“It had to reach a critical point in order to raise some alarm,” explains Ilan of Hiddush. “At one point, the secular and the national religious realized that this concerned them too, that it was not only a problem of women using public buses. As a result of the accumulation of incidents, people realized that it was not only the problem of Jerusalem’s residents.”
Ilan also points to the incidents with the female soldiers and the firing of Azaria and says that the latter ultimately altered the situation.
“Azaria’s firing, no matter what exactly the reasons were, turned into a mega media event. All the newspapers kept it on their front page. Nobody could ignore it anymore, and for the public it became the straw that broke the camel’s back. It caused secular women in Tel Aviv to understand what was at stake, it caused people everywhere in the country to realize how far the situation had gone.
From that moment, everybody realized that women were being banned from the public sector in the capital. People grasped the magnitude of the threat.” Advertising in Jerusalem has been different from that of the rest of the country for the past 20 years, says Ilan.
During this time, advertisers met with representatives of the haredi community and accepted that there were pictures that couldn’t be shown in the streets of the capital. This understanding also applied to several women’s organizations, which assumed that there was some common denominator between feminists and haredim – namely, that women shouldn’t be seen as sexual objects in advertisements but rather should be treated with respect.
As a result, most advertisers got used to the idea that they had to prepare one ad campaign for Jerusalem and another for the rest of the country. “That was one of the first mistakes,” fumes Ilan, “because what the feminists had in mind was how to advertise without offending women, while what the haredim had in mind was simply how to remove women from any public space.”
Ilan adds that the issue of discreet pictures, which are demanded by feminists and the religious, is one that should be postponed until the mere presence of women in public spaces is not compromised.
“The voice of a woman cannot be considered synonymous with her nudity,” says Ilan. “In our recent surveys, 84 percent of the secular population think this [suggestion] is hurtful, while two-thirds of the entire population consider it to be rude and insulting. So it is clear that we are talking about something much more urgent – giving the public arena back to women, who have been deprived of free access to public transportation and their presence in public spaces. And again, now people understand that this is not just a haredi issue.”
After the bridge inauguration came the electoral campaign, and Azaria and Cohen found out that pictures of female candidates were not being displayed on advertisements on buses. A brief investigation revealed that the Canaan advertising company didn’t want its ads vandalized by haredim and decided to exclude women from the ads.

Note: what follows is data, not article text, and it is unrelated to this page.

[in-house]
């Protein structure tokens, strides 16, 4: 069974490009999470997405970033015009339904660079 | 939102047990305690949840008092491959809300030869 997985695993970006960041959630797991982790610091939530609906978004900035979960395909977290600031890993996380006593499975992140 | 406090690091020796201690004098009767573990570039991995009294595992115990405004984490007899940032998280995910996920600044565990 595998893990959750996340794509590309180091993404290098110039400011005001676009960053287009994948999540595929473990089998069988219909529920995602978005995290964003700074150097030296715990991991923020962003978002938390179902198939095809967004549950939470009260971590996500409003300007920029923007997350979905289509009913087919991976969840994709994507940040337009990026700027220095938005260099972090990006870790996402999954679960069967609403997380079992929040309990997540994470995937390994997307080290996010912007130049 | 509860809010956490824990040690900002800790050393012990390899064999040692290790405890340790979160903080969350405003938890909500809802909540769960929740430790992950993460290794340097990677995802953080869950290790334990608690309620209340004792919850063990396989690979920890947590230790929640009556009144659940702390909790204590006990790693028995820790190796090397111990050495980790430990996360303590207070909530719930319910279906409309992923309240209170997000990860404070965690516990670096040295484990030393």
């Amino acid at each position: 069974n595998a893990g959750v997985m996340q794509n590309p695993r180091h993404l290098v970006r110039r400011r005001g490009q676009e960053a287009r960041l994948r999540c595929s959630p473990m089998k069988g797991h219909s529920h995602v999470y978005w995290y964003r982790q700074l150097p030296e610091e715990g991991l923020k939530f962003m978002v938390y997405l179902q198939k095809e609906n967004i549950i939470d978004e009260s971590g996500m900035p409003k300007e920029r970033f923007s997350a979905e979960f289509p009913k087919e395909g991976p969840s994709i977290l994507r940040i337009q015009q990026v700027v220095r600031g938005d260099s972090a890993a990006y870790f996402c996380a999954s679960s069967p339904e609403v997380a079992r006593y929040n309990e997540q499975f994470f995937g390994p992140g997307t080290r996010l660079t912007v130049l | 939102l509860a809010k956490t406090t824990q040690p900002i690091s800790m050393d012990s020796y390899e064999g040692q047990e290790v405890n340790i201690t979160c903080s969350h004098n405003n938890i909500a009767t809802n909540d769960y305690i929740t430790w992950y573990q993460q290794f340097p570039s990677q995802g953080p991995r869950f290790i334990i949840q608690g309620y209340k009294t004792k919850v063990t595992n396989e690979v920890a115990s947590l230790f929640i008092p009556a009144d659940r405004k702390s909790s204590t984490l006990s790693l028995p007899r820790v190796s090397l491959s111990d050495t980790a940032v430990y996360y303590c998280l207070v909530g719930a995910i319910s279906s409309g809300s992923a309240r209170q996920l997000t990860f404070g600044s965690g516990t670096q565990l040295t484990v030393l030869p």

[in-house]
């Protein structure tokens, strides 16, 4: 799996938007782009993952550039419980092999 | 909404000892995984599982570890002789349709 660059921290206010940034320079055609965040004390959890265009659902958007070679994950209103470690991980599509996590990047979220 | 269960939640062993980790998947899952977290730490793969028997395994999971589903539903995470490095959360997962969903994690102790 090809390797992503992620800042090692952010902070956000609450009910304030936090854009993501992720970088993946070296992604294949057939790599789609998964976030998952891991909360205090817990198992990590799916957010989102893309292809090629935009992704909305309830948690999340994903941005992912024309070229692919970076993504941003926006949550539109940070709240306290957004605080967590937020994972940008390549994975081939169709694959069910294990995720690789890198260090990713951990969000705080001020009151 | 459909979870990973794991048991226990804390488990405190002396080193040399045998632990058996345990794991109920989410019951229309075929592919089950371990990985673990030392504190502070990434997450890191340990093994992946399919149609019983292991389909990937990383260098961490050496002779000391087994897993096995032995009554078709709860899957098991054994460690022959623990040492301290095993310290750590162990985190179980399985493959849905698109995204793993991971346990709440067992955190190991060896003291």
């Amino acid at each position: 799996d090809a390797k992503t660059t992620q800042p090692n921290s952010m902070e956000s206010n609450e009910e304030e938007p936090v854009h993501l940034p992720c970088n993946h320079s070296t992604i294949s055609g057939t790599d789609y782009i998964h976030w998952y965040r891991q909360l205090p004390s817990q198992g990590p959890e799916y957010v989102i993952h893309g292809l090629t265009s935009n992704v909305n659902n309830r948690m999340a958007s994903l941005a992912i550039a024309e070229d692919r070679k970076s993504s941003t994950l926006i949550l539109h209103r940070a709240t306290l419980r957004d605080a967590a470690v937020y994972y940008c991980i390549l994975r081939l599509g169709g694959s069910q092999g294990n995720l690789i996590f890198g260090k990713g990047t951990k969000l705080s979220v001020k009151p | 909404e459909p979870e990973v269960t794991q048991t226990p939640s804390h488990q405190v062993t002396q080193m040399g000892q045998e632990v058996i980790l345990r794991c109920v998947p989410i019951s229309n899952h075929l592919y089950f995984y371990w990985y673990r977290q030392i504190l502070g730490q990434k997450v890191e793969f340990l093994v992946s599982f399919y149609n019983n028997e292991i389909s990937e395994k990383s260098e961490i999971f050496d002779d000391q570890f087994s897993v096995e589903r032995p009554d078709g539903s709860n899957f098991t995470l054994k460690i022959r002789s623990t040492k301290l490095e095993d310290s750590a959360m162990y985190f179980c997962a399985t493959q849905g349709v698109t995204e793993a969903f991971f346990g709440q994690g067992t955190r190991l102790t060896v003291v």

Azaria petitioned the High Court and won – just in time to have her pictures published during the last 48 hours of the campaign.
Since then, she has struggled against segregation led by the most extremist haredim in the city.
“But it had to come to the incident with the female soldiers and Azaria’s being fired from the coalition to incite the required indignation from the public,” admits Marik Shtern, a PR consultant and member of Yerushalmim. “Only then did people understand that it was not only a Jerusalem matter but something that concerns us all.”
Deputy Mayor Itzhak Pindrus (UTJ) fumes at what he calls an organized attempt to attack the haredi community. “I don’t understand what’s new here – we, the haredim, have always lived a segregated lifestyle – that’s our life, these are our principles, that’s our way,” he says. “I sincerely suggest that secular residents look elsewhere for issues to fight for – or to put it bluntly: Get off our backs.”
Pindrus admits, however, that in some cases, haredim might behave aggressively or display a lack of respect.
“If that has been the case here or there, then it’s unacceptable.
People should act with respect, but besides that, it’s about time secular society understands that we believe in segregation between the genders and learn to respect us.”
But Cohen says there is more at stake than the radicalization within the haredi community.
“First of all, it has done great damage to the image of Jerusalem, and that should concern everyone.”
But there’s more, she says, because the general result of this situation is that “young and productive residents just pack up and leave the city.”
Cohen says that members of Hitorerut are particularly concerned that these trends are becoming part of our daily reality.
“It is not normal that a man cannot look at a picture of a woman in the streets; it is not normal that women are not allowed to vote for a community council as occurred this week at the elections in the Bukharan Quarter; and it is not legitimate to say that there should be separate lines for men and women at the supermarket, the clinic, the bus stop or anywhere else. Men who cannot cope with seeing women walking in the street are sick. They should seek treatment, not impose their sickness on the rest of us.”